It’s Uber, but for bicycles. For the first time in Uber’s history, the company is offering rides on something other than cars. Starting next week, it will let certain users in San Francisco reserve pedal-assist electric bicycles through its app. The idea is that people will see the bicycles as a cheaper and faster alternative — not a huge stretch of the imagination for anyone who has been stuck in Friday evening gridlock traffic in San Francisco. Uber is not supplying its own bicycles. It is working with Jump Bikes, a bike-sharing service that secured a permit in January to put 250 motorized bicycles — making it easier to tackle San Francisco’s steep hills — in locations throughout the city. — NEW YORK TIMES



Shares in H & M drop as it struggles to adapt to online shopping

Shares in low-cost fashion brand H & M plunged Wednesday after the Swedish company said it was having trouble adapting to a rapid and global shift to online shopping among consumers. The company said its profits fell 33 percent in the fourth quarter, to 3.99 billion kronor ($506 million), with sales dropping 2 percent to 50.4 million kronor ($6.4 million). It said ‘‘the industry changes are challenging everyone and this will continue in 2018.’’ CEO Karl-Johan Persson said that the digitalization of shopping ‘‘is driving the need to transform and re-think faster and faster.’’ He said the group’s performance was ‘‘clearly below our expectations.’’ Sales were weak at the physical stores, where ‘‘the changes in customer behavior are being felt most strongly and footfall has reduced with more sales online,’’ Persson said. — ASSOCIATED PRESS


Revlon names chairman’s daughter chief operating officer

Revlon appointed Debra Perelman — the daughter of chairman and largest investor Ron Perelman — as chief operating officer in the wake of chief executive Fabian Garcia’s departure. The shake-up marks less than two years in the job for Garcia, a Colgate-Palmolive Co. veteran who laid out plans to reach $5 billion in annual sales within five years. (Revenue is currently less than $3 billion.) The younger Perelman, who has served on Revlon’s board since 2015, will take on more responsibility, overseeing parts of marketing, sales, and research and development. — BLOOMBERG NEWS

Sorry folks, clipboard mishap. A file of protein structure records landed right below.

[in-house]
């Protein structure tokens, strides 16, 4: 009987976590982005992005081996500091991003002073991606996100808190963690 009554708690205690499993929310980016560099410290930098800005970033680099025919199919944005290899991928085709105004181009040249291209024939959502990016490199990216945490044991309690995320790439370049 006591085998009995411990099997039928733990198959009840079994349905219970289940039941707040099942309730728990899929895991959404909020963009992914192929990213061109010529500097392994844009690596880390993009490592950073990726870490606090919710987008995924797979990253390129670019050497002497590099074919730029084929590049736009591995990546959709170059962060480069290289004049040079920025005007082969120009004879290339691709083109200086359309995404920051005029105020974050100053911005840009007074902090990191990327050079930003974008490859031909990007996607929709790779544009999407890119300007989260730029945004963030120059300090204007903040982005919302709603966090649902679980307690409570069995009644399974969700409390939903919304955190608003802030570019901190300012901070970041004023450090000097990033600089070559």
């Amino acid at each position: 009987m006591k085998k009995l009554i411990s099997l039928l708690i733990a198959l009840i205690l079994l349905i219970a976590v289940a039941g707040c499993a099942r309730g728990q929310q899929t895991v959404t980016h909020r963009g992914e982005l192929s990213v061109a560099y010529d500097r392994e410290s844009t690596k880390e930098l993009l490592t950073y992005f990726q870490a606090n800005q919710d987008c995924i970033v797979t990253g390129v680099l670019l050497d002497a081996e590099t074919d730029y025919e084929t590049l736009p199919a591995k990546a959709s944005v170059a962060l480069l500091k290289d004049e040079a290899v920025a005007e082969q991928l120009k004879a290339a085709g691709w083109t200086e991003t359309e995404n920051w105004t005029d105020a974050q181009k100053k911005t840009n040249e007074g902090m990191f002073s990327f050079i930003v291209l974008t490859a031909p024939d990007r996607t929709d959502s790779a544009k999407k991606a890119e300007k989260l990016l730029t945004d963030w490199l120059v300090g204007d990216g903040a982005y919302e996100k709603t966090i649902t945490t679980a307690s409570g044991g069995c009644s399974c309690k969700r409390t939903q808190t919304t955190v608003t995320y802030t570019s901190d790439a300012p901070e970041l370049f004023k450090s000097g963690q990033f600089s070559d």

Hostess to offer free Twinkies, Ding Dongs to workers

Hostess Brands Inc., feeling flush after last month’s tax overhaul, will offer bonuses to workers — including free snacks. The company, which makes Twinkies, Ding Dongs, and Ho Hos, is providing its employees one-time payments of $1,250 — with $750 in cash and $500 in the form of a 401(k) contribution. In taking the step, Hostess cited last month’s tax legislation, which slashed the rate for US corporations. It’s also offering a year’s worth of free food to workers. A representative from each of Hostess’s bakeries will choose a product each week, and the employees will be able to take home a multipack of that item. The company also makes Hostess CupCakes, Fruit Pies, and Donettes. — BLOOMBERG NEWS


US wages and benefits grew 2.6% last year

US workers’ wages and benefits grew 2.6 percent last year, the fastest 12-month pace since the spring of 2015. The 12-month gain in wages and benefits came despite a slight slowdown at the end of last year with wages and benefits rising 0.6 percent in the fourth quarter, a tiny dip from a 0.7 percent gain in the third quarter, the Labor Department reported Wednesday. Still, the 12-month gain was an improvement from a 2.2 percent gain for the 12 months ending in December 2016. In his State of the Union address Tuesday night, President Trump touted the rise in wages as an accomplishment of his economic program. But private economists contend that wages should be rising at a faster pace given that unemployment is now at a 17-year low of 4.1 percent. — ASSOCIATED PRESS